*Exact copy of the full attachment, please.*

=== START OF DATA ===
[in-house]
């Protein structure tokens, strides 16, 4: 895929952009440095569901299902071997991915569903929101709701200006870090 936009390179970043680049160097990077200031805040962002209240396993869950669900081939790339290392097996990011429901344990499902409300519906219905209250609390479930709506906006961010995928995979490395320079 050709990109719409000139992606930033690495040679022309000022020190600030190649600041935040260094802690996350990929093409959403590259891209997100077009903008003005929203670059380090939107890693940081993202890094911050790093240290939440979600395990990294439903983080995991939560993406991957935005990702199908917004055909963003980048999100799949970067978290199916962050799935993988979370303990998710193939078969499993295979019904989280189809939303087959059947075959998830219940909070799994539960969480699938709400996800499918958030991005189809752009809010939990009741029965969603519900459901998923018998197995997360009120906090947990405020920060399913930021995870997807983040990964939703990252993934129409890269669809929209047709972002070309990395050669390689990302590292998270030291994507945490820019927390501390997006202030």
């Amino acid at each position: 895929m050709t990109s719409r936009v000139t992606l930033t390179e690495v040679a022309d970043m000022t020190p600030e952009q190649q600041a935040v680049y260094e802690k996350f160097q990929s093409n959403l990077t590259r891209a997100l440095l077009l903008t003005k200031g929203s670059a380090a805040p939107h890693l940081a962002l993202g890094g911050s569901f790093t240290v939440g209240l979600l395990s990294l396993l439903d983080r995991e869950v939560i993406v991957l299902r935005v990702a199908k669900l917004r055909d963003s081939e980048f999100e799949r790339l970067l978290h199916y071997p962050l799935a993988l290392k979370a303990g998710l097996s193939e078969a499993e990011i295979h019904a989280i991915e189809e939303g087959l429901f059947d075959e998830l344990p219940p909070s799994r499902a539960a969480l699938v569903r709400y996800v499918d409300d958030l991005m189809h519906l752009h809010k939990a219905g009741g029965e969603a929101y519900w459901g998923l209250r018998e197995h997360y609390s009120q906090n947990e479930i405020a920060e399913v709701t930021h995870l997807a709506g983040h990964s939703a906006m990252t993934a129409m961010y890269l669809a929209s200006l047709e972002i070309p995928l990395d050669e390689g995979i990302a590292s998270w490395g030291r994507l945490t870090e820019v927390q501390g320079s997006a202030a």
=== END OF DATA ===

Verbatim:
[in-house]
């Protein structure tokens, strides 16, 4: 895929952009440095569901299902071997991915569903929101709701200006870090 936009390179970043680049160097990077200031805040962002209240396993869950669900081939790339290392097996990011429901344990499902409300519906219905209250609390479930709506906006961010995928995979490395320079 050709990109719409000139992606930033690495040679022309000022020190600030190649600041935040260094802690996350990929093409959403590259891209997100077009903008003005929203670059380090939107890693940081993202890094911050790093240290939440979600395990990294439903983080995991939560993406991957935005990702199908917004055909963003980048999100799949970067978290199916962050799935993988979370303990998710193939078969499993295979019904989280189809939303087959059947075959998830219940909070799994539960969480699938709400996800499918958030991005189809752009809010939990009741029965969603519900459901998923018998197995997360009120906090947990405020920060399913930021995870997807983040990964939703990252993934129409890269669809929209047709972002070309990395050669390689990302590292998270030291994507945490820019927390501390997006202030």
């Amino acid at each position: 895929m050709t990109s719409r936009v000139t992606l930033t390179e690495v040679a022309d970043m000022t020190p600030e952009q190649q600041a935040v680049y260094e802690k996350f160097q990929s093409n959403l990077t590259r891209a997100l440095l077009l903008t003005k200031g929203s670059a380090a805040p939107h890693l940081a962002l993202g890094g911050s569901f790093t240290v939440g209240l979600l395990s990294l396993l439903d983080r995991e869950v939560i993406v991957l299902r935005v990702a199908k669900l917004r055909d963003s081939e980048f999100e799949r790339l970067l978290h199916y071997p962050l799935a993988l290392k979370a303990g998710l097996s193939e078969a499993e990011i295979h019904a989280i991915e189809e939303g087959l429901f059947d075959e998830l344990p219940p909070s799994r499902a539960a969480l699938v569903r709400y996800v499918d409300d958030l991005m189809h519906l752009h809010k939990a219905g009741g029965e969603a929101y519900w459901g998923l209250r018998e197995h997360y609390s009120q906090n947990e479930i405020a920060e399913v709701t930021h995870l997807a709506g983040h990964s939703a906006m990252t993934a129409m961010y890269l669809a929209s200006l047709e972002i070309p995928l990395d050669e390689g995979i990302a590292s998270w490395g030291r994507l945490t870090e820019v927390q501390g320079s997006a202030a």